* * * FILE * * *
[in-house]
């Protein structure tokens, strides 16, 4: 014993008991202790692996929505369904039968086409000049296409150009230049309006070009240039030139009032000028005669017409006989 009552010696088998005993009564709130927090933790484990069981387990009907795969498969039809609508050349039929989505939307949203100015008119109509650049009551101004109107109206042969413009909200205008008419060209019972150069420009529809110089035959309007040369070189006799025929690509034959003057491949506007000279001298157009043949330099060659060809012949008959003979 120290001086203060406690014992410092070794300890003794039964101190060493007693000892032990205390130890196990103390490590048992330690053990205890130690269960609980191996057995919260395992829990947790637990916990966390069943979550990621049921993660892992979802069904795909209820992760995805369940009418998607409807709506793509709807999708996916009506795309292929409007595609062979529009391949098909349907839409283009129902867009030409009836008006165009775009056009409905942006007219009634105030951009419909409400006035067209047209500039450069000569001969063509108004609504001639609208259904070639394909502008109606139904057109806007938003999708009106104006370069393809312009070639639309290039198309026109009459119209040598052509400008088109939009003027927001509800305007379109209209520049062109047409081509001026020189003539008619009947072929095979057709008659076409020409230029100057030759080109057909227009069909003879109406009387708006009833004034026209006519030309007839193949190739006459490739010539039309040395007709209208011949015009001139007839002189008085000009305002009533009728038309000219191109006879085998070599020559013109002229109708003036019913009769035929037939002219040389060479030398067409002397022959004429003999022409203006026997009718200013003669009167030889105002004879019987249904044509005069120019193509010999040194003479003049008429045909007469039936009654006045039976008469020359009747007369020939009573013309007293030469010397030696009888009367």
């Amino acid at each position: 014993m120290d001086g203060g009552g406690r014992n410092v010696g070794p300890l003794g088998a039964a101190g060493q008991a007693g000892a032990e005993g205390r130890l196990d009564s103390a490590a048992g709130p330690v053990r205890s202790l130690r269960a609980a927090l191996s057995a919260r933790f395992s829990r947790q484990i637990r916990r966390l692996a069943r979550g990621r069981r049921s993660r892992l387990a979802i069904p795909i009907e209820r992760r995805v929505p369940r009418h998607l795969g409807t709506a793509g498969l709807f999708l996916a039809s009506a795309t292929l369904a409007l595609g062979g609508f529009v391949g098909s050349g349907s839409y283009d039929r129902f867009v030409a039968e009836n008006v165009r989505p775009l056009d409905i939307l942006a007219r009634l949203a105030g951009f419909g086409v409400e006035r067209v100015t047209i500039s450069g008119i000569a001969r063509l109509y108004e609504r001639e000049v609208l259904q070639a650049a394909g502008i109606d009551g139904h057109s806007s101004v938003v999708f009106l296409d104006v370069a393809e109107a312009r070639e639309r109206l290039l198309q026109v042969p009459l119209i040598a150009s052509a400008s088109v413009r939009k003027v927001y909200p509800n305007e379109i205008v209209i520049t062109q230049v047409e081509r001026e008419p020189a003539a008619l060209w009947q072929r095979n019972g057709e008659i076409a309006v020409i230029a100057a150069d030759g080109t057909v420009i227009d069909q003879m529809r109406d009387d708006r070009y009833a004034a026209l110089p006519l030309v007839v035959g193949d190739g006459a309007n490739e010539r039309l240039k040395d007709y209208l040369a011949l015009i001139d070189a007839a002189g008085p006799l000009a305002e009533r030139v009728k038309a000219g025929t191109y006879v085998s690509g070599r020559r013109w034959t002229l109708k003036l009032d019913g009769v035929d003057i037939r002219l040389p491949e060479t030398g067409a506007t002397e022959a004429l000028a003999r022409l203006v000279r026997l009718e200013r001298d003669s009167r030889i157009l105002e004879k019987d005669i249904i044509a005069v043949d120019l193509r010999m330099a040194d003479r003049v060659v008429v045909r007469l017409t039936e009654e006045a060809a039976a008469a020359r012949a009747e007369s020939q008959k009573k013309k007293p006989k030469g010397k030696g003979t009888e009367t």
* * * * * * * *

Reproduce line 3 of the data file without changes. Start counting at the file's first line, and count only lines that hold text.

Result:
């Amino acid at each position: 014993m120290d001086g203060g009552g406690r014992n410092v010696g070794p300890l003794g088998a039964a101190g060493q008991a007693g000892a032990e005993g205390r130890l196990d009564s103390a490590a048992g709130p330690v053990r205890s202790l130690r269960a609980a927090l191996s057995a919260r933790f395992s829990r947790q484990i637990r916990r966390l692996a069943r979550g990621r069981r049921s993660r892992l387990a979802i069904p795909i009907e209820r992760r995805v929505p369940r009418h998607l795969g409807t709506a793509g498969l709807f999708l996916a039809s009506a795309t292929l369904a409007l595609g062979g609508f529009v391949g098909s050349g349907s839409y283009d039929r129902f867009v030409a039968e009836n008006v165009r989505p775009l056009d409905i939307l942006a007219r009634l949203a105030g951009f419909g086409v409400e006035r067209v100015t047209i500039s450069g008119i000569a001969r063509l109509y108004e609504r001639e000049v609208l259904q070639a650049a394909g502008i109606d009551g139904h057109s806007s101004v938003v999708f009106l296409d104006v370069a393809e109107a312009r070639e639309r109206l290039l198309q026109v042969p009459l119209i040598a150009s052509a400008s088109v413009r939009k003027v927001y909200p509800n305007e379109i205008v209209i520049t062109q230049v047409e081509r001026e008419p020189a003539a008619l060209w009947q072929r095979n019972g057709e008659i076409a309006v020409i230029a100057a150069d030759g080109t057909v420009i227009d069909q003879m529809r109406d009387d708006r070009y009833a004034a026209l110089p006519l030309v007839v035959g193949d190739g006459a309007n490739e010539r039309l240039k040395d007709y209208l040369a011949l015009i001139d070189a007839a002189g008085p006799l000009a305002e009533r030139v009728k038309a000219g025929t191109y006879v085998s690509g070599r020559r013109w034959t002229l109708k003036l009032d019913g009769v035929d003057i037939r002219l040389p491949e060479t030398g067409a506007t002397e022959a004429l000028a003999r022409l203006v000279r026997l009718e200013r001298d003669s009167r030889i157009l105002e004879k019987d005669i249904i044509a005069v043949d120019l193509r010999m330099a040194d003479r003049v060659v008429v045909r007469l017409t039936e009654e006045a060809a039976a008469a020359r012949a009747e007369s020939q008959k009573k013309k007293p006989k030469g010397k030696g003979t009888e009367t």